Now, after so much time has passed, I am still dwelling on it, incredulous. How is it possible that someone like me had allowed an unknown woman into my house on a stormy night?
I hesitated before opening the door. For a long time, I debated between closing the book I was reading or staying seated in my chair, in front of the roaring fire, as if nothing had happened. In the end, her insistence won me over. I opened the door. I looked at her. And I let her in.
The climate, certainly, had worsened quite quickly in those days. All of a sudden, without warning, autumn moved across the coast as if it were at home here. The elongated and meager lights in the morning were there, as were the temperate winds, the overcast skies in the evening. And then winter arrived. And the winter rains. You get used to everything, it’s true, but the winter rain—gray, interminable, dull—is a tough pill to swallow. It’s the type of thing that inevitably forces you to hunker down in the house, in front of the fireplace, suffering from boredom. Perhaps that is why I opened the door to my house: boredom.
But I would be deceiving myself, and I would be deceiving you, surely, if I only mentioned the tiring prolonged storm that accompanied her appearance. I remember, above all, her eyes. Stars suspended in a devastating catlike face. Her eyes were enormous, so vast that they caused the world to expand around them, as if they were mirrors. I was soon able to confirm that initial impression: rooms grew under her gaze, hallways stretched out, closets became infinite horizons, the narrow entry hall, oddly reluctant at first, completely opened up. And that was, I would like to believe, the second reason I let her in: the expansive power of her gaze.
If I stopped here, I would still be lying. In reality, amid the winter storm, surrounded by the open space her eyes had created, what really captured my attention was her right hip bone, which, because of the way she was leaning against the doorframe and the weight of the water over her skirt with its faded flowers, could be glimpsed just below the unfinished hem of her T-shirt and just above the elastic of her waistband. It took me a long time to remember the specific name for that bone, but, without a doubt, the search began at that moment. I wanted her. Men, I am sure, will understand me without needing any further explanation. To the women, I will tell you that this happens frequently and with no fixed pattern. I will also warn you that this cannot be produced artificially: we, just as much as you, are disarmed when it occurs. I would venture to argue, in fact, that it can only happen if both of us are disarmed, but, as with many other things, I could be wrong. I wanted her, I was saying. Immediately. There was the characteristic throb in my lower belly, in case I had dared doubt it. And there was, above all else, my imagination. I imagined her eating blackberries—her lips full and her fingertips stained crimson. I imagined her slowly walking up the stairs, turning her head just enough to see her own elongated shadow. I imagined her watching the sea through the picture windows, absorbed and solitary like a mast. I imagined her leaning back on her elbows on the right side of my bed. I imagined her words, her silences, her way of pursing her lips, her smiles, her laughter. When I remembered that she was right in front of me, whole and wet, shaking in the cold, I already knew everything about her. And I suppose that this was the third reason I opened the door and, without completely letting go of the doorknob, invited her in.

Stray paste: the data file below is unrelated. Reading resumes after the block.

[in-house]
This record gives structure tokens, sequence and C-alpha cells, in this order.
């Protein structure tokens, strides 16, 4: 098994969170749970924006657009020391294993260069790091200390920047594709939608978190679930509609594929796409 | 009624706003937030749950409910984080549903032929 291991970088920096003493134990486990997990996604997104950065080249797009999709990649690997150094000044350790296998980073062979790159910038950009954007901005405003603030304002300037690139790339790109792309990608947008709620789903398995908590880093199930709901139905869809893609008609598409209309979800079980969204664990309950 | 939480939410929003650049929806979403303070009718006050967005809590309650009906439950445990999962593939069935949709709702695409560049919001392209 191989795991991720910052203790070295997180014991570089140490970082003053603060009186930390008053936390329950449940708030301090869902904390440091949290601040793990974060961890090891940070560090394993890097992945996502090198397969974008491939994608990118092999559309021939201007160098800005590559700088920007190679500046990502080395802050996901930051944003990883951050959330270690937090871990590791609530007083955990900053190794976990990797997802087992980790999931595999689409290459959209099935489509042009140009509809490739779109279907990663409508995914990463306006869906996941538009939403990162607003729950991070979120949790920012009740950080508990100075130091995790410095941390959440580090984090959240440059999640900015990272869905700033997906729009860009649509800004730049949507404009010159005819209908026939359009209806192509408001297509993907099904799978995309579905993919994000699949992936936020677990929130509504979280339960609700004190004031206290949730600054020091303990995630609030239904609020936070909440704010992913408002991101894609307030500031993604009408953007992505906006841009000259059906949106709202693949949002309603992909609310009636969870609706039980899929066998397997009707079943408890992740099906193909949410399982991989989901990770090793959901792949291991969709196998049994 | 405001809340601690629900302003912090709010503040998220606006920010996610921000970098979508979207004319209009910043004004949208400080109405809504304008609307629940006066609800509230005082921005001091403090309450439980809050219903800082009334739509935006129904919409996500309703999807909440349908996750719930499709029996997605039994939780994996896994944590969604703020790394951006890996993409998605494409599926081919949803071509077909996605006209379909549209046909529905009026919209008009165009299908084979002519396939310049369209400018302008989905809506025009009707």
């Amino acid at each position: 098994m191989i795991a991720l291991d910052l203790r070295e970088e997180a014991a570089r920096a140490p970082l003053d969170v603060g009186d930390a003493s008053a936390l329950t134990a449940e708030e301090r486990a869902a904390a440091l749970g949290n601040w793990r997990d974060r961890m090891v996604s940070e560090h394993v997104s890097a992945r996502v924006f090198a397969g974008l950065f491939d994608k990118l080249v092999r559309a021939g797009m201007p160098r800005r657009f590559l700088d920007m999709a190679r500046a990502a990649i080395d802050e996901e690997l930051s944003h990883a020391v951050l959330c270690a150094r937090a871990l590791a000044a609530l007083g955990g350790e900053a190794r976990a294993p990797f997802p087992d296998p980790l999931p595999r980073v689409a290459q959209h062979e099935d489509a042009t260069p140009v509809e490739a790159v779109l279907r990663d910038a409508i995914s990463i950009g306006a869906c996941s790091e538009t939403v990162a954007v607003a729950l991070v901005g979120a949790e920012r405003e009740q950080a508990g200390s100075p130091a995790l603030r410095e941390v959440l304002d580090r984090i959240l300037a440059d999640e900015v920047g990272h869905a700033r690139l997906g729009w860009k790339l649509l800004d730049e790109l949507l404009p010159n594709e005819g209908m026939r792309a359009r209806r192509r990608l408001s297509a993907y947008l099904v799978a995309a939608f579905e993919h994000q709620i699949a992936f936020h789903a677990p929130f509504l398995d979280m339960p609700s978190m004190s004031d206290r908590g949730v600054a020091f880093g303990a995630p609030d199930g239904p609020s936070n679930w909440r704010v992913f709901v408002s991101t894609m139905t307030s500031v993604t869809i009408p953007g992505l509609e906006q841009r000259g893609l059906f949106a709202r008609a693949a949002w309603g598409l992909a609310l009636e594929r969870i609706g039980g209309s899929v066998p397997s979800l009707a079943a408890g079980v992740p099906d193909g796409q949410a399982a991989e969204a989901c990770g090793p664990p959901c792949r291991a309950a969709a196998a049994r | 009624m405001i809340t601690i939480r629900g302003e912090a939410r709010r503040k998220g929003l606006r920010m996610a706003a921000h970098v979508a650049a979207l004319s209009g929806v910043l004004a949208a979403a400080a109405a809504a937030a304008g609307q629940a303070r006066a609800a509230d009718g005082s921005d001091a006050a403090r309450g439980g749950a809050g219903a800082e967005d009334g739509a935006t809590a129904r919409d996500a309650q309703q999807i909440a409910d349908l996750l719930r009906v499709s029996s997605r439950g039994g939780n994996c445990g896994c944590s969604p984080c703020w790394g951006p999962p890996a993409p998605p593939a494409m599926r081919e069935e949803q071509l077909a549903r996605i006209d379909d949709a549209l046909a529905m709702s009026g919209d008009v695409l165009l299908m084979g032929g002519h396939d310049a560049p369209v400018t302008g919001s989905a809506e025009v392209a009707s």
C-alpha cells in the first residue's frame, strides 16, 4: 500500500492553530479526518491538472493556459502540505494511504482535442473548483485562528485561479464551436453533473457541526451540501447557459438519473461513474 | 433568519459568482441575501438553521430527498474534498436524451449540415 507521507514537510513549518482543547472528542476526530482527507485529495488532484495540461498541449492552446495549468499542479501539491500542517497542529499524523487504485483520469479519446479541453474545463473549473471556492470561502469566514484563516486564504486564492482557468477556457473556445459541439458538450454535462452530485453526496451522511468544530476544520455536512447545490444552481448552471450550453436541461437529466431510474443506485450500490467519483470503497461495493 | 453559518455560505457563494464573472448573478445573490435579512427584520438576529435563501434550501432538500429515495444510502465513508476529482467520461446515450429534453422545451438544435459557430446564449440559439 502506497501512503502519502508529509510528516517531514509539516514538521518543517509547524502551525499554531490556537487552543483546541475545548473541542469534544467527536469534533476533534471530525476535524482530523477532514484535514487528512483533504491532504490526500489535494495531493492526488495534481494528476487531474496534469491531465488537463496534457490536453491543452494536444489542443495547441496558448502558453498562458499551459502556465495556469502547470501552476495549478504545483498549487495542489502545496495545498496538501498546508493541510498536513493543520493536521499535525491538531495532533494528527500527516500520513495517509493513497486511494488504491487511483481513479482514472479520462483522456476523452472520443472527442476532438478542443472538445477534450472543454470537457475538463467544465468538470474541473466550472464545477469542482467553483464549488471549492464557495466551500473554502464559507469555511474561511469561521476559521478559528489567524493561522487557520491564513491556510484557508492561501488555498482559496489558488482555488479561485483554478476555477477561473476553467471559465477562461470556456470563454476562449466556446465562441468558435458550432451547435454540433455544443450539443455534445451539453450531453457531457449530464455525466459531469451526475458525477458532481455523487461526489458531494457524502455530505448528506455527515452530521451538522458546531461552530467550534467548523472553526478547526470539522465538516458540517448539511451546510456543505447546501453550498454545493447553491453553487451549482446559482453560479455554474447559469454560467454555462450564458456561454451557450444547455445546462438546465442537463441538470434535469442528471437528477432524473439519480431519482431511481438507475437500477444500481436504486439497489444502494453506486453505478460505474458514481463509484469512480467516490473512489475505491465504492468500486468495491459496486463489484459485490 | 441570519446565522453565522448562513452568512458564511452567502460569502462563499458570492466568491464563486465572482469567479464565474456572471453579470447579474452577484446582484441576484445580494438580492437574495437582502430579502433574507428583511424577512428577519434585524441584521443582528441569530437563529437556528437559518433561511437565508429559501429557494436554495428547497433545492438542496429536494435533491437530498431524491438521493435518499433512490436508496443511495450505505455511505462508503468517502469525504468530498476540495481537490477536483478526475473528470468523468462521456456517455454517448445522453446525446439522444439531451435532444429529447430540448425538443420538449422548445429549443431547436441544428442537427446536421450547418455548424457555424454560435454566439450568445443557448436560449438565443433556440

“I am Amparo Dávila,” she murmured with her gaze glued to the windows, just as I had imagined moments before. She moved toward them without another word. She placed her right hand between her forehead and the glass and, when she could finally discern the outline of the ocean, let out a heavy sigh. She seemed to have been relieved of a substantial burden, as if she had found what she had been searching for.
From The Iliac Crest. Used with permission of Feminist Press. Copyright © 2017 by Cristina Rivera Garza.